The Vertebrate Fauna of Sugarloaf State Conservation Area

Overview

This report examines the fauna present in the Sugarloaf State Conservation Area. The reserve comprises approximately 3937 hectares of land. It is located within the catchment of the lower Hunter River and small watercourses flowing directly into Lake Macquarie adjacent to the small towns of Awaba, Freemans Waterhole, Killingworth, Mulbring, Seahampton, Wakefield and West Wallsend. This report documents the extensive surveys undertaken by the Department of Environment and Climate Change in 2008 and compiles Atlas of NSW Wildlife data on the terrestrial vertebrate fauna of this reserve. A total of 49 DECC systematic survey sites including 36 sites in the current survey have sampled birds, frogs, reptiles, bats, arboreal and terrestrial mammals. The DECC survey has contributed greatly to the knowledge of the current composition and distribution of wildlife across the study area, identified a variety of threatened species, and improved the understanding of conservation management priorities.

Two hundred and sixteen (216) species of native terrestrial vertebrate fauna are known to inhabit the reserve. This total is comprised of confirmed records of 17 frogs, 31 reptiles, 124 native diurnal birds, seven nocturnal birds and 37 native mammals. In addition, nine feral introduced mammals and one introduced bird species have been detected.

The reasons behind the high fauna diversity are likely to be fourfold. Firstly, the reserve lies within a corridor of contiguous vegetation that links Sugarloaf Range to the Watagan Mountains to the south. Secondly, some of the vegetation of the reserve is dominated by Spotted Gum (Corymbia maculata). This distinctive tree is one of only a few eucalypts that occur near the coast that are winter-flowering, and as a result large numbers of animals make use of it as a winter food resource. Nomadic species such as the threatened Black-chinned Honeyeater (Melithreptus gularis) and Grey-headed Flying-fox (Pteropus poliocephalus) have been observed feeding in the blossoms of this tree on a number of occasions over the last few years, along with other honeyeater and lorikeet species. Thirdly some of the deeper and larger gullies support patches of closed forest below a eucalypt tall open forest canopy, which has resulted in the presence of a number of rainforest species, including species such as the Regent Bowerbird (Sericulus chrysocephalus) and Noisy Pitta (Pitta versicolor). Fourthly, the Hunter Valley is an important ecological linkage for the movement of many species between the dry western environments and those found along the coast.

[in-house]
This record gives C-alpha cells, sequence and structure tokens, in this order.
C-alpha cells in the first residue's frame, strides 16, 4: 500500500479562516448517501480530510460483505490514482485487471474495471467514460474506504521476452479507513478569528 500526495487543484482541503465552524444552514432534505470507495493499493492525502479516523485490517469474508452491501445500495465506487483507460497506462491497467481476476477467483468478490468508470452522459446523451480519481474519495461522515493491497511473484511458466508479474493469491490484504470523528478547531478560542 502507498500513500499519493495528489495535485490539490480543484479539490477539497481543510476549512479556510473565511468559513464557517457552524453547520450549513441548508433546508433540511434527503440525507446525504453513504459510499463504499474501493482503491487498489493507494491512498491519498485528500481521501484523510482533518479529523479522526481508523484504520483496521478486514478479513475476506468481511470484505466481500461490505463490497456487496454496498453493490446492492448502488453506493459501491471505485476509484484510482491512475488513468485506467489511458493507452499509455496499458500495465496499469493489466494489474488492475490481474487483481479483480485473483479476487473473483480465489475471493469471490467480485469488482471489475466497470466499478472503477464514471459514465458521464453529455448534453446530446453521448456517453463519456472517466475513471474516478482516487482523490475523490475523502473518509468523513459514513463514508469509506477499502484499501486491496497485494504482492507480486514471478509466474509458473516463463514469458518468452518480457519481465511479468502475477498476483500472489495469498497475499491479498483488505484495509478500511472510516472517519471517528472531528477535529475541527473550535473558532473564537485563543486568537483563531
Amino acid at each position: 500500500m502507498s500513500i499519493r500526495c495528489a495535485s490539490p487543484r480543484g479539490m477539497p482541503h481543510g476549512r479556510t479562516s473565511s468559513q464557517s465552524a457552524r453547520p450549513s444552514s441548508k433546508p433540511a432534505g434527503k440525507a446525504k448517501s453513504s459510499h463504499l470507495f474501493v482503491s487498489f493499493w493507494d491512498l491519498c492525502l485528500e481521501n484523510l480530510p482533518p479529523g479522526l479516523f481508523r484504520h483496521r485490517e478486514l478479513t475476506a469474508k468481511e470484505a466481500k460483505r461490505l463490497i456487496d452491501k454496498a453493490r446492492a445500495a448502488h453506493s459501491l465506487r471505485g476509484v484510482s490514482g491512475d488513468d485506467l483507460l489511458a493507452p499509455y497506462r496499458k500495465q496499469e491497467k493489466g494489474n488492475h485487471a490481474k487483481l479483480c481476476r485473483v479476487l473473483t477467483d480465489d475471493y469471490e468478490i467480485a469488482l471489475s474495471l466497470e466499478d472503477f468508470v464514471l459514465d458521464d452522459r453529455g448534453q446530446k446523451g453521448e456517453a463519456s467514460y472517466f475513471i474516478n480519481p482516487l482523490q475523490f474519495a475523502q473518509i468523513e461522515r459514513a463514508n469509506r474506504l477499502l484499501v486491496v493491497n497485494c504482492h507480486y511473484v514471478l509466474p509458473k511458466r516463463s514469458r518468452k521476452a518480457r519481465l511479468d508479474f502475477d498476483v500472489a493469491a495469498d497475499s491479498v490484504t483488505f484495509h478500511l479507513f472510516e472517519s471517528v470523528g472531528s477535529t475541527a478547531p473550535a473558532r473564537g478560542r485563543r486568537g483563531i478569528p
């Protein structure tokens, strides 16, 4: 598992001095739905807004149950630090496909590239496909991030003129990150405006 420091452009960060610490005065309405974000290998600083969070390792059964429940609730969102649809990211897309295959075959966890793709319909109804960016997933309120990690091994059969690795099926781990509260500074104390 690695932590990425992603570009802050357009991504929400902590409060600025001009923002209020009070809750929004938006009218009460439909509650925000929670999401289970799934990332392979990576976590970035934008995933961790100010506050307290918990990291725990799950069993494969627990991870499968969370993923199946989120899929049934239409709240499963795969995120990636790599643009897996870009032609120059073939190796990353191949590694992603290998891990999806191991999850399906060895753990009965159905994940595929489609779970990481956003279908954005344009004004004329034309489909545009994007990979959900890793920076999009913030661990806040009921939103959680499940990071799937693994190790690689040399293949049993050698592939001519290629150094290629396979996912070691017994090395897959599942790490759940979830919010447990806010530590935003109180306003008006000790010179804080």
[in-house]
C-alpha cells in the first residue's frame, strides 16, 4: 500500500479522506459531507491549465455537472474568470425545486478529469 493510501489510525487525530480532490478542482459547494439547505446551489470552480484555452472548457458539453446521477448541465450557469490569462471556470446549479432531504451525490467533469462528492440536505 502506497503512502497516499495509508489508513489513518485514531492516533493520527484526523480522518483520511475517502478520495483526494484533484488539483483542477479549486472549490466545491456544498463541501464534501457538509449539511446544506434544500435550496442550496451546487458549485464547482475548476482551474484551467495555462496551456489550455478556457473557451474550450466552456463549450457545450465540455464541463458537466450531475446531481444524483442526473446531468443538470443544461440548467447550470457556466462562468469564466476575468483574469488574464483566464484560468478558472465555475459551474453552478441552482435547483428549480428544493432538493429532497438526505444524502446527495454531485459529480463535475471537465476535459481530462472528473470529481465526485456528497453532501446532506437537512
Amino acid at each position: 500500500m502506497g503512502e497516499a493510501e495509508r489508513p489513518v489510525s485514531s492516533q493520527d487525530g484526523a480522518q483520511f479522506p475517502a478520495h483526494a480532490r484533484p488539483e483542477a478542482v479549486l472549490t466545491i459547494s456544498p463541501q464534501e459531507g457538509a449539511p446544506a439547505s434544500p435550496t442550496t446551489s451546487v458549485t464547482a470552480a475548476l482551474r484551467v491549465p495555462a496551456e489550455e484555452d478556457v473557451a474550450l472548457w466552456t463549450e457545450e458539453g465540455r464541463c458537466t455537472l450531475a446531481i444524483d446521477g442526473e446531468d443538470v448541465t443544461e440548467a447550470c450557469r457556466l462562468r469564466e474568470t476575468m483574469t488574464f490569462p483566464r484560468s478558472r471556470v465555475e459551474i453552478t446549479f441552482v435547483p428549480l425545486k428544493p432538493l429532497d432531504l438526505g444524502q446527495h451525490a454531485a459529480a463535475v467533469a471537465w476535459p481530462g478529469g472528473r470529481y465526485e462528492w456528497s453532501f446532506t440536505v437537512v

Some of the key findings of the surveys are:

  • Sixteen threatened species have been confirmed to occur within Sugarloaf SCA; comprising one endangered and 15 vulnerable species (as listed on the Threatened Species Conservation Act 1995).
  • Of these threatened fauna species, the Spotted-tailed Quoll (Dasyurus maculatus) is considered to be the highest priority for conservation management. A further three threatened species are considered a high priority for conservation management being the Brown Treecreeper (Climacteris picumnus), Black-chinned Honeyeater and the East-coast Freetail-bat (Mormopterus norfolkensis). All of these species rely on habitats that are closely tied to dry grassy woodlands on fertile soils. Historically, these same environments have been preferentially sought for agriculture and, as a result, have been extensively cleared and fragmented. Looming urban and industrial expansion associated with the major urban centres confounds impacts on these habitats across the Lower Hunter region.
  • A small population of the Koala (Phascolarctos cinereus) is present in the reserve and the survey recorded regionally rare and localised threatened species, such as the Stephens' Banded Snake (Hoplocephalus stephensii).

Pest species are widespread across the reserve, with the Fox (Vulpes vulpes) being the most commonly recorded species. A small population of the Feral Goat (Capra hircus) is present and there are scattered records of the Feral Pig (Sus scrofa). Both species have the potential to have significant impacts on native fauna in the future if not actively managed. The majority of the remaining feral species, such as the Common Myna (Acridotheres tristis) and Rabbit (Oryctolagus cuniculus) are uncommon and largely restricted to the margins of the reserve.


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Page last updated: 17 March 2014